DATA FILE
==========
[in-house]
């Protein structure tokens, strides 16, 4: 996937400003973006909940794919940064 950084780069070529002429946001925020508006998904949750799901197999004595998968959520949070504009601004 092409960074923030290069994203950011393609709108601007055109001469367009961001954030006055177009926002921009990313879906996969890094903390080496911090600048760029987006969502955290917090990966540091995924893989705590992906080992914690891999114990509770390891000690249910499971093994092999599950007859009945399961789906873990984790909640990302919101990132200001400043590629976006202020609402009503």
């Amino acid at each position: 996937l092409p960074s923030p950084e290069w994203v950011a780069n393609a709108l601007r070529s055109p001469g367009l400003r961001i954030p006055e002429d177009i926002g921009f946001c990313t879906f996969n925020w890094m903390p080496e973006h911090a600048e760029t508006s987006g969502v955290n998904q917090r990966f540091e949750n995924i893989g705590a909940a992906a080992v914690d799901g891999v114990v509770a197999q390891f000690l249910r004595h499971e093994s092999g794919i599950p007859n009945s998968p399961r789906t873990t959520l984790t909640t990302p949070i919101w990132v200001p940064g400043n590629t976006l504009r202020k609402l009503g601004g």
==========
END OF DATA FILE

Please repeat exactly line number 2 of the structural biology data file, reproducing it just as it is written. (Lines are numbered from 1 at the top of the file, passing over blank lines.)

């Protein structure tokens, strides 16, 4: 996937400003973006909940794919940064 950084780069070529002429946001925020508006998904949750799901197999004595998968959520949070504009601004 092409960074923030290069994203950011393609709108601007055109001469367009961001954030006055177009926002921009990313879906996969890094903390080496911090600048760029987006969502955290917090990966540091995924893989705590992906080992914690891999114990509770390891000690249910499971093994092999599950007859009945399961789906873990984790909640990302919101990132200001400043590629976006202020609402009503």